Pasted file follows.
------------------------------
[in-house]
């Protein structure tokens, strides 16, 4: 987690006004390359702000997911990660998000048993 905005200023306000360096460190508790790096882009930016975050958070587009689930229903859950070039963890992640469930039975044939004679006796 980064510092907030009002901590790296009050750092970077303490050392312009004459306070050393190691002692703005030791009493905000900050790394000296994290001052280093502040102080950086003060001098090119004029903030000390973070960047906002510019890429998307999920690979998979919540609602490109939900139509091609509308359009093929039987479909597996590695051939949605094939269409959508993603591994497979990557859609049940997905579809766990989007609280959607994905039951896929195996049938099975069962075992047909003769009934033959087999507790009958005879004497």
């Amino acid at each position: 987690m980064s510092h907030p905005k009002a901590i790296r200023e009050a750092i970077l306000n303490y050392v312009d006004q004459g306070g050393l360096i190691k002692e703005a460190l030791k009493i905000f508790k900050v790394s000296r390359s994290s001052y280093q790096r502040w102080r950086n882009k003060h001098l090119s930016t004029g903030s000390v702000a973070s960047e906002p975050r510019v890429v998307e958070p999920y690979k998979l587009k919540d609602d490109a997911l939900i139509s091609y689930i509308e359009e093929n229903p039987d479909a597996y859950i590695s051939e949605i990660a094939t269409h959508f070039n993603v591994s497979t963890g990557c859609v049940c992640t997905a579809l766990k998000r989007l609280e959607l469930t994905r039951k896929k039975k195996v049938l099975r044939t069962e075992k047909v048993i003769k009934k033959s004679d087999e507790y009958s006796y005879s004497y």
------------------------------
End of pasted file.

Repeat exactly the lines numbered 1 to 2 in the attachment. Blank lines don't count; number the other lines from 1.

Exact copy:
[in-house]
């Protein structure tokens, strides 16, 4: 987690006004390359702000997911990660998000048993 905005200023306000360096460190508790790096882009930016975050958070587009689930229903859950070039963890992640469930039975044939004679006796 980064510092907030009002901590790296009050750092970077303490050392312009004459306070050393190691002692703005030791009493905000900050790394000296994290001052280093502040102080950086003060001098090119004029903030000390973070960047906002510019890429998307999920690979998979919540609602490109939900139509091609509308359009093929039987479909597996590695051939949605094939269409959508993603591994497979990557859609049940997905579809766990989007609280959607994905039951896929195996049938099975069962075992047909003769009934033959087999507790009958005879004497």